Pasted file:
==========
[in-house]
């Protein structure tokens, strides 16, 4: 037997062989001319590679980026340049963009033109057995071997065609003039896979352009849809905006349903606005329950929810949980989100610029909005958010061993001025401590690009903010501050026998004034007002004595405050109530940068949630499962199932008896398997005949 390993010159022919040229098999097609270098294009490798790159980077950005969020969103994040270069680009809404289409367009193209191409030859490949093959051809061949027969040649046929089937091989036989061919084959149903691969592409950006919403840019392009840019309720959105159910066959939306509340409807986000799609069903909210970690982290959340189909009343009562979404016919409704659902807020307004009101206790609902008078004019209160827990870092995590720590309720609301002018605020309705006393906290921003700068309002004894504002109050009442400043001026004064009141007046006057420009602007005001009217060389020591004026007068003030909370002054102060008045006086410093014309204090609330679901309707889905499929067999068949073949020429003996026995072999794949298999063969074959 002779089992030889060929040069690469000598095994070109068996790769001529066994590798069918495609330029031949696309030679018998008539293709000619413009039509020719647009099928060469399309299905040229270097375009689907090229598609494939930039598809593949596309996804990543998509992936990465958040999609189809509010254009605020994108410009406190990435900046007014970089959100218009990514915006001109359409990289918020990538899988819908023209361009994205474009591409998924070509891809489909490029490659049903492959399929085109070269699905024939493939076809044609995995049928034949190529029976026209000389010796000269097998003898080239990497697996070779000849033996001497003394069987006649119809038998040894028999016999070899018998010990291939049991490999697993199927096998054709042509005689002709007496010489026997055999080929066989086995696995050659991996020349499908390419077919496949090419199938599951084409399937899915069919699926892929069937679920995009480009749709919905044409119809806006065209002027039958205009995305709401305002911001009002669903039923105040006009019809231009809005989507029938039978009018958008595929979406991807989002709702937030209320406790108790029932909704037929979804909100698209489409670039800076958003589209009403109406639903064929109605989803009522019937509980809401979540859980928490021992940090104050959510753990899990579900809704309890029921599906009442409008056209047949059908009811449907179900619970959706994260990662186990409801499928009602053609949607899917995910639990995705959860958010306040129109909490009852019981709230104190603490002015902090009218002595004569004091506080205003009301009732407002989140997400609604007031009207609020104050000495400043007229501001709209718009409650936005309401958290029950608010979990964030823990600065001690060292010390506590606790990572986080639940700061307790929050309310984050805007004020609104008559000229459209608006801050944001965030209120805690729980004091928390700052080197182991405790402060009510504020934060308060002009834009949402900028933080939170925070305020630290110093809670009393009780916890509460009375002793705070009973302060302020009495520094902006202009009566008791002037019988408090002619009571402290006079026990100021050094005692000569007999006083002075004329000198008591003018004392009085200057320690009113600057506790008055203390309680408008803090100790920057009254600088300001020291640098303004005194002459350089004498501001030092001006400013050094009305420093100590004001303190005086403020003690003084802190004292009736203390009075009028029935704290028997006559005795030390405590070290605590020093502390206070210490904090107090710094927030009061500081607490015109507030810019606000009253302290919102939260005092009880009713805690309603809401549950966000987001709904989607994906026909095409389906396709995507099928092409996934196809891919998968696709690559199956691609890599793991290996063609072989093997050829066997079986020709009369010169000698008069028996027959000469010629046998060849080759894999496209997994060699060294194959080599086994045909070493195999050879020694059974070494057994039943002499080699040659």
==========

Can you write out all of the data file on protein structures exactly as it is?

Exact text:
[in-house]
């Protein structure tokens, strides 16, 4: 037997062989001319590679980026340049963009033109057995071997065609003039896979352009849809905006349903606005329950929810949980989100610029909005958010061993001025401590690009903010501050026998004034007002004595405050109530940068949630499962199932008896398997005949 390993010159022919040229098999097609270098294009490798790159980077950005969020969103994040270069680009809404289409367009193209191409030859490949093959051809061949027969040649046929089937091989036989061919084959149903691969592409950006919403840019392009840019309720959105159910066959939306509340409807986000799609069903909210970690982290959340189909009343009562979404016919409704659902807020307004009101206790609902008078004019209160827990870092995590720590309720609301002018605020309705006393906290921003700068309002004894504002109050009442400043001026004064009141007046006057420009602007005001009217060389020591004026007068003030909370002054102060008045006086410093014309204090609330679901309707889905499929067999068949073949020429003996026995072999794949298999063969074959 002779089992030889060929040069690469000598095994070109068996790769001529066994590798069918495609330029031949696309030679018998008539293709000619413009039509020719647009099928060469399309299905040229270097375009689907090229598609494939930039598809593949596309996804990543998509992936990465958040999609189809509010254009605020994108410009406190990435900046007014970089959100218009990514915006001109359409990289918020990538899988819908023209361009994205474009591409998924070509891809489909490029490659049903492959399929085109070269699905024939493939076809044609995995049928034949190529029976026209000389010796000269097998003898080239990497697996070779000849033996001497003394069987006649119809038998040894028999016999070899018998010990291939049991490999697993199927096998054709042509005689002709007496010489026997055999080929066989086995696995050659991996020349499908390419077919496949090419199938599951084409399937899915069919699926892929069937679920995009480009749709919905044409119809806006065209002027039958205009995305709401305002911001009002669903039923105040006009019809231009809005989507029938039978009018958008595929979406991807989002709702937030209320406790108790029932909704037929979804909100698209489409670039800076958003589209009403109406639903064929109605989803009522019937509980809401979540859980928490021992940090104050959510753990899990579900809704309890029921599906009442409008056209047949059908009811449907179900619970959706994260990662186990409801499928009602053609949607899917995910639990995705959860958010306040129109909490009852019981709230104190603490002015902090009218002595004569004091506080205003009301009732407002989140997400609604007031009207609020104050000495400043007229501001709209718009409650936005309401958290029950608010979990964030823990600065001690060292010390506590606790990572986080639940700061307790929050309310984050805007004020609104008559000229459209608006801050944001965030209120805690729980004091928390700052080197182991405790402060009510504020934060308060002009834009949402900028933080939170925070305020630290110093809670009393009780916890509460009375002793705070009973302060302020009495520094902006202009009566008791002037019988408090002619009571402290006079026990100021050094005692000569007999006083002075004329000198008591003018004392009085200057320690009113600057506790008055203390309680408008803090100790920057009254600088300001020291640098303004005194002459350089004498501001030092001006400013050094009305420093100590004001303190005086403020003690003084802190004292009736203390009075009028029935704290028997006559005795030390405590070290605590020093502390206070210490904090107090710094927030009061500081607490015109507030810019606000009253302290919102939260005092009880009713805690309603809401549950966000987001709904989607994906026909095409389906396709995507099928092409996934196809891919998968696709690559199956691609890599793991290996063609072989093997050829066997079986020709009369010169000698008069028996027959000469010629046998060849080759894999496209997994060699060294194959080599086994045909070493195999050879020694059974070494057994039943002499080699040659």